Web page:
PHILADELPHIA: The Erotic Literary Salon, unique in the English-speaking world has launched a growing movement mainstreaming erotica. Salons attract a supportive audience of 60 or more individuals. Approximately 20 participate as writers, readers, storytellers, spoken word performers of original works/words of others, the rest just come to listen, enjoy and applaud. Frances, our resident nonagenarian (94 years young) often recites her original erotica.

Salons gather the 3rd Tuesday of every month at TIME (The Bohemian Absinthe Lounge), 1315 Sansom Street, Center City, Philadelphia. Doors open at 7:30 p.m. (limited seating), for cocktails, food and conversation. The event begins promptly at 8:00 p.m. Admission is $10, discounted for readers, students, and seniors (65+) to $8. Salon attendees must be 21.

Creator of this event, Dr. Susana, is Philadelphia’s best-known sexologist. She lends her voice to the Salon by offering relevant information to support the discussions that arise in the Salon/blog.

“…surprisingly comfortable….Salon devotees praise her for the space she has created….”
“I think Susana is doing a very brave thing.”
Philadelphia Inquirer, February 10, 2010

“There are laughter and tears along with the hot rush of blood – to the face.
Daily News, March 15, 2010


The Sadler’s Well’s: London’s Dance House, I have followed this group since I was a dancer in the 60’s. Truly enjoy their marvelous sense of humor. Doubt you will ever see boners quite like these.


A feminist’s secret sexist fantasy – Am I Normal?

I believe the success of the Erotic Literary Salon can be traced to men and women being able to verbally express their fantasies comfortably. It is not unusual to hear stories that are clearly not within the cultural expectations of society. The following article concerns a woman who enjoys hard-core porn.

“A reader publicly rails against inequality but privately indulges in “the most demeaning” porn imaginable — why?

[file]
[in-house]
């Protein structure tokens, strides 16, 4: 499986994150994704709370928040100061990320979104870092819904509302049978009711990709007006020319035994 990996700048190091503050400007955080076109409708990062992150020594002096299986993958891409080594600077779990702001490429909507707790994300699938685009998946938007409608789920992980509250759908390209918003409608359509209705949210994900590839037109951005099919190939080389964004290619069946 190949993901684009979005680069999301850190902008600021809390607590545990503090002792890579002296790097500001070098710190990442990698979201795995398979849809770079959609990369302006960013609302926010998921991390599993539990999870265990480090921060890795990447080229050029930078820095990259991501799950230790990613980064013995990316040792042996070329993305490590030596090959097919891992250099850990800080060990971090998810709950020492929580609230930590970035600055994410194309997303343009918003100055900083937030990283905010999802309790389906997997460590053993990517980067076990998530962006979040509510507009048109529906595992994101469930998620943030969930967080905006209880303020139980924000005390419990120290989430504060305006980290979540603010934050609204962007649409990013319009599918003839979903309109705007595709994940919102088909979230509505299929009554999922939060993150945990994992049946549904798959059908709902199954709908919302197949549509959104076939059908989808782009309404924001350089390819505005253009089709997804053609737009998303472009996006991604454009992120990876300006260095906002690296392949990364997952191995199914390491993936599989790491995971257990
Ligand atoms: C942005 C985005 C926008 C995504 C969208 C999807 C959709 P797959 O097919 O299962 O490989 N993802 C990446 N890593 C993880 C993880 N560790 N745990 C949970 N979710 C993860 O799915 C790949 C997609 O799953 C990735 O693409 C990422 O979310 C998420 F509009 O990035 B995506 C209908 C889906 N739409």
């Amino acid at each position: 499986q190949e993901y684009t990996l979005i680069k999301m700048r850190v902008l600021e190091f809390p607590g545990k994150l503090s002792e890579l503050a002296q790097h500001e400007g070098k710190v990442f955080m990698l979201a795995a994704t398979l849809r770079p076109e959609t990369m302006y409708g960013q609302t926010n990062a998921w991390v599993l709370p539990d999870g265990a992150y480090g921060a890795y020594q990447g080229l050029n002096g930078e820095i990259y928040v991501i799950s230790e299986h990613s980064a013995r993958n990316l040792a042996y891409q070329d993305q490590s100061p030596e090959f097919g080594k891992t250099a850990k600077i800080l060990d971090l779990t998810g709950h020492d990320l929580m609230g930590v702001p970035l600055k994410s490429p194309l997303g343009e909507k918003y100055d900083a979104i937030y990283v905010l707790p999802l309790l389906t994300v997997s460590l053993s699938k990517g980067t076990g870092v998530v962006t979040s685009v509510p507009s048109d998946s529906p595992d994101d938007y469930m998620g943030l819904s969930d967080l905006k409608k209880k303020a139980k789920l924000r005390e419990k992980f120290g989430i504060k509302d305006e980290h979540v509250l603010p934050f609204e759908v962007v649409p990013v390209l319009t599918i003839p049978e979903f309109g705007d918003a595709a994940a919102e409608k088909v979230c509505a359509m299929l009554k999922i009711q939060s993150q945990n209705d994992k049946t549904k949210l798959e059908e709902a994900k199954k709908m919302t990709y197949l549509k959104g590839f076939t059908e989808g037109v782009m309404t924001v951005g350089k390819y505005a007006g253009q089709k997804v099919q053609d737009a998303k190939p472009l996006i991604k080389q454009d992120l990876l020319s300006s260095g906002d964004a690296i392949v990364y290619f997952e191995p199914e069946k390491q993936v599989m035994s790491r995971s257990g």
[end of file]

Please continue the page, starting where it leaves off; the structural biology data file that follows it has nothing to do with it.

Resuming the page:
I am a feminist, and part of me loves porn. More specifically, the kind of porn that is created to be viewed by men. I’m not a man, though. I’m the kind of woman who will make others uncomfortable by pointing out a sexist joke in a commercial and driving the point home to people who don’t think anything is wrong with it, or by forwarding something from a sociological blog to my friends, usually something pointing out the ridiculousness of gendered products or blatant sexism. And yet, I cannot escape the fact that I find male-oriented porn extremely arousing. I know that most lesbian porn is extremely inaccurate and insulting, and it still turns me on. I’m not sure why this is, and it really bothers me. I hate how sexualized American culture has become and how all men expect women to have shaved crotches. I worry about the effect it will have on my potential future children. But I am turned on sexually (not intellectually) by the most demeaning smut. I’ve tried watching more “women friendly” porn, and the same effect isn’t there. What is wrong with me?

Oh, feminist lady friend, there’s nothing wrong with you. I’ve spent a lot of time thinking and reading about this issue, because my own fantasies have often seemed to contradict my politics. In search of guidance, I found “Jane Sexes It Up: True Confessions of Feminist Desire,” a smart and edgy anthology that I recommend you snatch up posthaste. The book’s introduction points to something the inimitable Susie Bright once said in response to an interviewer’s question about how she reconciles her feminism with “the more traditional feminine roles, behaviors, fantasies, positions” that she engages in behind closed doors: “I don’t sit in bed with my dildo trying to rationalize anything!” I adore this rejoinder, but maybe you want to sit in bed with your dildo and try to rationalize things — and that’s a perfectly legitimate response as well.